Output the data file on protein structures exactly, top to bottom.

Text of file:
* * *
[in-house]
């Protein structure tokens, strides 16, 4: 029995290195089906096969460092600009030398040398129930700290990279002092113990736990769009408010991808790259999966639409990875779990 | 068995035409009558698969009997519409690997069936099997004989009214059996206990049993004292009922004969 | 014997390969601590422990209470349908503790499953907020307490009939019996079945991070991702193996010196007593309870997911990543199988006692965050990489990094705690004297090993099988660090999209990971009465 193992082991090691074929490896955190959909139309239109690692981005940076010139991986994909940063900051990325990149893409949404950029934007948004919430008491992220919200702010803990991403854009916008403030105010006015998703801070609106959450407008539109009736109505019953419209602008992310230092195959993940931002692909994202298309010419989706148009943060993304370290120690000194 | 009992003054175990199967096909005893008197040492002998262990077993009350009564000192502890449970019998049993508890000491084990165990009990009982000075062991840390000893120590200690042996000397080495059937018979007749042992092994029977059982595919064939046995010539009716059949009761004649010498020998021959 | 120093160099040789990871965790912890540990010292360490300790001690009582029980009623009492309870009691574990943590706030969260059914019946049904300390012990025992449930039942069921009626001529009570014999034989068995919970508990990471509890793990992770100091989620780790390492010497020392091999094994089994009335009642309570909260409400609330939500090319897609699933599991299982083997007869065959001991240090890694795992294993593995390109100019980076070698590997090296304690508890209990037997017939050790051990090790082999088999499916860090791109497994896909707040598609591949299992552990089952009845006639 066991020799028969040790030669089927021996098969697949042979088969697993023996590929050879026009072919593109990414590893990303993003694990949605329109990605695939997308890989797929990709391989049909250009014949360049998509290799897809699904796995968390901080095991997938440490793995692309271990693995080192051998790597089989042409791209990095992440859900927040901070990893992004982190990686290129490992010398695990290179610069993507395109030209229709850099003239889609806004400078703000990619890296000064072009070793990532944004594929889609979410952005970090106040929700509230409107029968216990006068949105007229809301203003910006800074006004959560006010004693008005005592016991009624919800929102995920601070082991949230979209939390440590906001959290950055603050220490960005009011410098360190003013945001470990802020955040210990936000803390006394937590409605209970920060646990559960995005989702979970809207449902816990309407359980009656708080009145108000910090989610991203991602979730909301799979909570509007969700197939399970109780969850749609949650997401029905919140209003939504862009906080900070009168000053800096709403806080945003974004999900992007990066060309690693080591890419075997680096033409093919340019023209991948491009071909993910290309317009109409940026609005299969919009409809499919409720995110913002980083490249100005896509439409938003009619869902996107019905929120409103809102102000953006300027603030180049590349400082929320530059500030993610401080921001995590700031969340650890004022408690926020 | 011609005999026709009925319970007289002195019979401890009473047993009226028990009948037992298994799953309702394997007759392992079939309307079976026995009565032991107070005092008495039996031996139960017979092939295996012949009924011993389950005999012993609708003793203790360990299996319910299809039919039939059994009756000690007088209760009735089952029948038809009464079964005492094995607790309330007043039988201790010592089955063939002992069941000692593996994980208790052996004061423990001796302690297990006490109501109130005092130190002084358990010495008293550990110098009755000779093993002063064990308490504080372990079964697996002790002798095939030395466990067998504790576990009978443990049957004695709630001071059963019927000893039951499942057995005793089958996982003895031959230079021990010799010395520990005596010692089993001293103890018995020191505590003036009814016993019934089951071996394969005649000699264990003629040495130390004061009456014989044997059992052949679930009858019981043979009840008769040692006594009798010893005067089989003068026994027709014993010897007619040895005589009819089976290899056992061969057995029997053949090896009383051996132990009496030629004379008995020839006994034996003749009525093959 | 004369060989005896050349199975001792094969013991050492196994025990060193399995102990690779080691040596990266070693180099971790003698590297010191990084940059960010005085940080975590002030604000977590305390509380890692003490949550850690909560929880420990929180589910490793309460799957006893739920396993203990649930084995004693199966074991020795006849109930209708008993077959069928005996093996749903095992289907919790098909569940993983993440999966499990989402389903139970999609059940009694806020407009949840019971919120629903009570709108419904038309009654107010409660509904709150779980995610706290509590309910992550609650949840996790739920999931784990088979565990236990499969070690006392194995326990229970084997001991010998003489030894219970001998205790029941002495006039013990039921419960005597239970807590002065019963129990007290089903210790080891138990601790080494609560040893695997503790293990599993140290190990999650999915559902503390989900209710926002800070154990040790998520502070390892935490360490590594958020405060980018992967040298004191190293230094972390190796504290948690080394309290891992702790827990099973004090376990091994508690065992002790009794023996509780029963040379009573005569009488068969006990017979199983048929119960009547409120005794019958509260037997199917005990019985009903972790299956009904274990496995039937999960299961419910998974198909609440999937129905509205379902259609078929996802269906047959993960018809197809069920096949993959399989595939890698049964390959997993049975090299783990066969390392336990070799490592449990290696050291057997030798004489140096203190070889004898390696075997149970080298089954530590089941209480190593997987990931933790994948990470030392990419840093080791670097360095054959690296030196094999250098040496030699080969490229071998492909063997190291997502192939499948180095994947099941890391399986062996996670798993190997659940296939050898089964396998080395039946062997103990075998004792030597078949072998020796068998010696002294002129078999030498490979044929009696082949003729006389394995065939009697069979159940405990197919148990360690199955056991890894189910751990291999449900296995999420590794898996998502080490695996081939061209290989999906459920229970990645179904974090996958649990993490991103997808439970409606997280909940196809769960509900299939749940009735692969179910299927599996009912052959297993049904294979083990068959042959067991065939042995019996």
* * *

[in-house]
């Protein structure tokens, strides 16, 4: 029995290195089906096969460092600009030398040398129930700290990279002092113990736990769009408010991808790259999966639409990875779990 | 068995035409009558698969009997519409690997069936099997004989009214059996206990049993004292009922004969 | 014997390969601590422990209470349908503790499953907020307490009939019996079945991070991702193996010196007593309870997911990543199988006692965050990489990094705690004297090993099988660090999209990971009465 193992082991090691074929490896955190959909139309239109690692981005940076010139991986994909940063900051990325990149893409949404950029934007948004919430008491992220919200702010803990991403854009916008403030105010006015998703801070609106959450407008539109009736109505019953419209602008992310230092195959993940931002692909994202298309010419989706148009943060993304370290120690000194 | 009992003054175990199967096909005893008197040492002998262990077993009350009564000192502890449970019998049993508890000491084990165990009990009982000075062991840390000893120590200690042996000397080495059937018979007749042992092994029977059982595919064939046995010539009716059949009761004649010498020998021959 | 120093160099040789990871965790912890540990010292360490300790001690009582029980009623009492309870009691574990943590706030969260059914019946049904300390012990025992449930039942069921009626001529009570014999034989068995919970508990990471509890793990992770100091989620780790390492010497020392091999094994089994009335009642309570909260409400609330939500090319897609699933599991299982083997007869065959001991240090890694795992294993593995390109100019980076070698590997090296304690508890209990037997017939050790051990090790082999088999499916860090791109497994896909707040598609591949299992552990089952009845006639 066991020799028969040790030669089927021996098969697949042979088969697993023996590929050879026009072919593109990414590893990303993003694990949605329109990605695939997308890989797929990709391989049909250009014949360049998509290799897809699904796995968390901080095991997938440490793995692309271990693995080192051998790597089989042409791209990095992440859900927040901070990893992004982190990686290129490992010398695990290179610069993507395109030209229709850099003239889609806004400078703000990619890296000064072009070793990532944004594929889609979410952005970090106040929700509230409107029968216990006068949105007229809301203003910006800074006004959560006010004693008005005592016991009624919800929102995920601070082991949230979209939390440590906001959290950055603050220490960005009011410098360190003013945001470990802020955040210990936000803390006394937590409605209970920060646990559960995005989702979970809207449902816990309407359980009656708080009145108000910090989610991203991602979730909301799979909570509007969700197939399970109780969850749609949650997401029905919140209003939504862009906080900070009168000053800096709403806080945003974004999900992007990066060309690693080591890419075997680096033409093919340019023209991948491009071909993910290309317009109409940026609005299969919009409809499919409720995110913002980083490249100005896509439409938003009619869902996107019905929120409103809102102000953006300027603030180049590349400082929320530059500030993610401080921001995590700031969340650890004022408690926020 | 011609005999026709009925319970007289002195019979401890009473047993009226028990009948037992298994799953309702394997007759392992079939309307079976026995009565032991107070005092008495039996031996139960017979092939295996012949009924011993389950005999012993609708003793203790360990299996319910299809039919039939059994009756000690007088209760009735089952029948038809009464079964005492094995607790309330007043039988201790010592089955063939002992069941000692593996994980208790052996004061423990001796302690297990006490109501109130005092130190002084358990010495008293550990110098009755000779093993002063064990308490504080372990079964697996002790002798095939030395466990067998504790576990009978443990049957004695709630001071059963019927000893039951499942057995005793089958996982003895031959230079021990010799010395520990005596010692089993001293103890018995020191505590003036009814016993019934089951071996394969005649000699264990003629040495130390004061009456014989044997059992052949679930009858019981043979009840008769040692006594009798010893005067089989003068026994027709014993010897007619040895005589009819089976290899056992061969057995029997053949090896009383051996132990009496030629004379008995020839006994034996003749009525093959 | 004369060989005896050349199975001792094969013991050492196994025990060193399995102990690779080691040596990266070693180099971790003698590297010191990084940059960010005085940080975590002030604000977590305390509380890692003490949550850690909560929880420990929180589910490793309460799957006893739920396993203990649930084995004693199966074991020795006849109930209708008993077959069928005996093996749903095992289907919790098909569940993983993440999966499990989402389903139970999609059940009694806020407009949840019971919120629903009570709108419904038309009654107010409660509904709150779980995610706290509590309910992550609650949840996790739920999931784990088979565990236990499969070690006392194995326990229970084997001991010998003489030894219970001998205790029941002495006039013990039921419960005597239970807590002065019963129990007290089903210790080891138990601790080494609560040893695997503790293990599993140290190990999650999915559902503390989900209710926002800070154990040790998520502070390892935490360490590594958020405060980018992967040298004191190293230094972390190796504290948690080394309290891992702790827990099973004090376990091994508690065992002790009794023996509780029963040379009573005569009488068969006990017979199983048929119960009547409120005794019958509260037997199917005990019985009903972790299956009904274990496995039937999960299961419910998974198909609440999937129905509205379902259609078929996802269906047959993960018809197809069920096949993959399989595939890698049964390959997993049975090299783990066969390392336990070799490592449990290696050291057997030798004489140096203190070889004898390696075997149970080298089954530590089941209480190593997987990931933790994948990470030392990419840093080791670097360095054959690296030196094999250098040496030699080969490229071998492909063997190291997502192939499948180095994947099941890391399986062996996670798993190997659940296939050898089964396998080395039946062997103990075998004792030597078949072998020796068998010696002294002129078999030498490979044929009696082949003729006389394995065939009697069979159940405990197919148990360690199955056991890894189910751990291999449900296995999420590794898996998502080490695996081939061209290989999906459920229970990645179904974090996958649990993490991103997808439970409606997280909940196809769960509900299939749940009735692969179910299927599996009912052959297993049904294979083990068959042959067991065939042995019996």